The reason for this recommendation does not appear on his record of service but the family story is that it was because of an elevated temperature, something he had always had, but we will never know for sure. Bob did talk about his lack of mathematical skill preventing him from becoming a pilot, something he was keen to do, and this must have been part of the reason he was so desperate for his children to do well at school. Although the majority of pilots (and navigators and bomb aimers) were drawn from ex-grammar school and university volunteers, I recently met the son of a pilot whose father had a similar background to Bob, having left school at 14 and completed a trade apprenticeship.

      28th July 1943
      Undeterred, Bob reapplied ten months later and was instructed to attend RAF Doncaster where he was assessed and interviewed again, this time by No. 1 A.C.S.B. He was successful and was "recommended for training as a Flight Engineer". He was instructed to continue in civil life until further notice.

      2nd/3rd September 1943
      A few weeks later he was instructed to return to RAF Doncaster for two day's assessment, which included a medical which he passed with 'medical category grade 1'. He was enlisted 'D.P.E.' (for the 'Duration of Present Emergency') and 'mustered' as ACH/F.Eng (Aircrafthand/Flight Engineer) with the rank of Aircraftsman Second Class (AC2) grade A (the lowest grade).
      Having sworn his allegiance to King and Country he was issued with service number 1596172, placed on reserve and once again instructed to return to civil life until further notice.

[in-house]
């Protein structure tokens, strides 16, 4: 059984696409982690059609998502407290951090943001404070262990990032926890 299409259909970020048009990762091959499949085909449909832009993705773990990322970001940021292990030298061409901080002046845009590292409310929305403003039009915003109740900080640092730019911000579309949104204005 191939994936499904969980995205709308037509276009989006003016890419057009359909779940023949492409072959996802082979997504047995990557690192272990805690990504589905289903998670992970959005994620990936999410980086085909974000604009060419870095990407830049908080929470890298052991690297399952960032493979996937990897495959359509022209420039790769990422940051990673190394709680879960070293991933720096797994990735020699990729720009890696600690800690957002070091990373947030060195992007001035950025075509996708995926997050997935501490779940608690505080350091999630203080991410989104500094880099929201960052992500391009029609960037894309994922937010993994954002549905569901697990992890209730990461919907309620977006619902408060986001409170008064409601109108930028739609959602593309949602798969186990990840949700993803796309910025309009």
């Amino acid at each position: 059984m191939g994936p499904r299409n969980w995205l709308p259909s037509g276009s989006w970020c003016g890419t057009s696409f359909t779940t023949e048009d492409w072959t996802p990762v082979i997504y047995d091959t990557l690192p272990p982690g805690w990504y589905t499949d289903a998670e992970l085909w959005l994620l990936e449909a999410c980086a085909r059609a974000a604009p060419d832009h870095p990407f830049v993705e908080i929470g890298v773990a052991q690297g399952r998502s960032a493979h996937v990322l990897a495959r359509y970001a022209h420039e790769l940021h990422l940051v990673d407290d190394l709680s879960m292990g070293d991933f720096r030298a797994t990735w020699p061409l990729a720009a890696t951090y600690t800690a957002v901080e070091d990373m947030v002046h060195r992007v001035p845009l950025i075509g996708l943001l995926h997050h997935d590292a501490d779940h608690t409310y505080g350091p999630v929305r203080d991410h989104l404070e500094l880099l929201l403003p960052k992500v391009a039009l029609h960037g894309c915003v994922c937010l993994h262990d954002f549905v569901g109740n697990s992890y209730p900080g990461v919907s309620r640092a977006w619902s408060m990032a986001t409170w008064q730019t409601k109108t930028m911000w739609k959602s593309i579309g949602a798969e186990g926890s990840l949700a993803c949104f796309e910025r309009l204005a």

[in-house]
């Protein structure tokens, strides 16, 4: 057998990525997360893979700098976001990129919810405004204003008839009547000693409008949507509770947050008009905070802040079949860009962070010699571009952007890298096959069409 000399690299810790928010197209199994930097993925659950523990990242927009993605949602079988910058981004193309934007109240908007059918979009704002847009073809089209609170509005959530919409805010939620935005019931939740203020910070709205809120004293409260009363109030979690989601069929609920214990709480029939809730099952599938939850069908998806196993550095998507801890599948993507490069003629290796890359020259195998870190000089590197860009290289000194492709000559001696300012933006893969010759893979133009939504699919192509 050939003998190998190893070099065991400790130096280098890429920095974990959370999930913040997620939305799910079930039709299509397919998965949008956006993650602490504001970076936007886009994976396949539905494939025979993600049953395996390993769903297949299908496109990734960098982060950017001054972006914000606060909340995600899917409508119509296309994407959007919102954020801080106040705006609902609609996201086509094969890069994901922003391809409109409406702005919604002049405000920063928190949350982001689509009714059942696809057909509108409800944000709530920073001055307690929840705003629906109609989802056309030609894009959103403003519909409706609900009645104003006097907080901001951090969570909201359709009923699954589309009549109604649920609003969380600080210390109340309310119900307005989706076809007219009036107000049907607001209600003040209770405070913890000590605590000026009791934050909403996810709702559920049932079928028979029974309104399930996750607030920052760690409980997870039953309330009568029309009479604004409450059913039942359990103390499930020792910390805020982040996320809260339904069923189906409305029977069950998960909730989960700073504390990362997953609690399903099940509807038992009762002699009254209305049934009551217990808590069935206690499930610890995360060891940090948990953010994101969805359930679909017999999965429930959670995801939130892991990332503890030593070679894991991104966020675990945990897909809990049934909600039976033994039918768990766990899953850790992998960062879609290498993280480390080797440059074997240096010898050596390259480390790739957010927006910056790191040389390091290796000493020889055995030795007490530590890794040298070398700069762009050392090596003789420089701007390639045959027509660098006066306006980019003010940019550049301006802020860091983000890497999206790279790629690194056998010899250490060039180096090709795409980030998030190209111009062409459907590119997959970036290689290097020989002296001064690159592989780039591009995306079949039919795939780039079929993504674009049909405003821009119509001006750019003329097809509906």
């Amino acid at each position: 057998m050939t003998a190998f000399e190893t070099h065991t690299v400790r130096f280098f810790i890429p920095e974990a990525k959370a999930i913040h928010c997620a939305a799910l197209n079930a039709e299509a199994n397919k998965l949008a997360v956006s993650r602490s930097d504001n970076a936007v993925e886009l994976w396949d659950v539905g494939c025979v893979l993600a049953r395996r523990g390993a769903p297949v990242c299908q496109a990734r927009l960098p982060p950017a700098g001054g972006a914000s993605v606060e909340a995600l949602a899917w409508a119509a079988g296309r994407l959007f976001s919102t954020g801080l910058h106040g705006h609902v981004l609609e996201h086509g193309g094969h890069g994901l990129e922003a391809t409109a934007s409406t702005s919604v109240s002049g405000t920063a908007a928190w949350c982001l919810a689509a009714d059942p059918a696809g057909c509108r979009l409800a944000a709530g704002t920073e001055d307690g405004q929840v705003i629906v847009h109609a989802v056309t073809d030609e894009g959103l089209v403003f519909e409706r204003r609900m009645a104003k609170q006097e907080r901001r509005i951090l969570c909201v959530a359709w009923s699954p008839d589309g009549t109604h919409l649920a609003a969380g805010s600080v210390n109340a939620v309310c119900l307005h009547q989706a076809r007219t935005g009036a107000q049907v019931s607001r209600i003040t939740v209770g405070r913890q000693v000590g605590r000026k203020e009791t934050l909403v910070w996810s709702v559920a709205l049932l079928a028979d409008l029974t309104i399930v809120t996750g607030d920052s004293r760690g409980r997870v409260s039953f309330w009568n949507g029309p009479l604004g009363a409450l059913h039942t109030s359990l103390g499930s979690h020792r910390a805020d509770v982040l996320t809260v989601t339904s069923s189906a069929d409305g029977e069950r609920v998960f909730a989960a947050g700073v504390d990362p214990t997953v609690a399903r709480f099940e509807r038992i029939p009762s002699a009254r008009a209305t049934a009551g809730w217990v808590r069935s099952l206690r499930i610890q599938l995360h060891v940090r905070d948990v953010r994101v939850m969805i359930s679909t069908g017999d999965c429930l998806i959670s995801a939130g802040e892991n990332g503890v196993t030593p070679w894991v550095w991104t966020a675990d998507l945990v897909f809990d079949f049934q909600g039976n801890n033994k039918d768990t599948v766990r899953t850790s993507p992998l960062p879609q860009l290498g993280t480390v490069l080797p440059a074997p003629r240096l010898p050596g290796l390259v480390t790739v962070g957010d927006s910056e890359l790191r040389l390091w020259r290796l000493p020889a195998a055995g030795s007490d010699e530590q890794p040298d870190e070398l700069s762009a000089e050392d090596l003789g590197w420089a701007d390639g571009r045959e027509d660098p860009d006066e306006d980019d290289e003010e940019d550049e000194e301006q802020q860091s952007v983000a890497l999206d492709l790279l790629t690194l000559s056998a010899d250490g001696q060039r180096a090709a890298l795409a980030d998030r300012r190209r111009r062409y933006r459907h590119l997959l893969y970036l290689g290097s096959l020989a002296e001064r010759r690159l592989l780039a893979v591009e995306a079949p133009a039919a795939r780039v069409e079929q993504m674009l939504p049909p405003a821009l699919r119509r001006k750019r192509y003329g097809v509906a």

With fellow members of the Grimsby Fire Brigade, some time before Jan 1944
      All work and no play .......


      He later received a letter from the Air Ministry to welcome him into the R.A.F. and advise him on preparation for his 'Air Force career':

      A 'welcome to the R.A.F.' letter from the Air Ministry
       

      17th January 1944
      The call-up came in the New Year and on the 17th of January 1944 he reported for five weeks basic training at No.3 A.C.R.C. (Aircrew Receiving Centre) at RAF Regent's Park in London. In the first few days he would have:
      • a regulation hair cut
      • a thorough dental check, at which time he lost most of his top teeth
      • received inoculations against diphtheria and typhoid - it seems he missed out on the smallpox inoculation normally given at this stage
      • received basic RAF kit and 'Service Dress' uniform, commonly referred to as "Best Blues", including the white cap insert, clearly visible later on his wedding pictures, that identified him as trainee aircrew.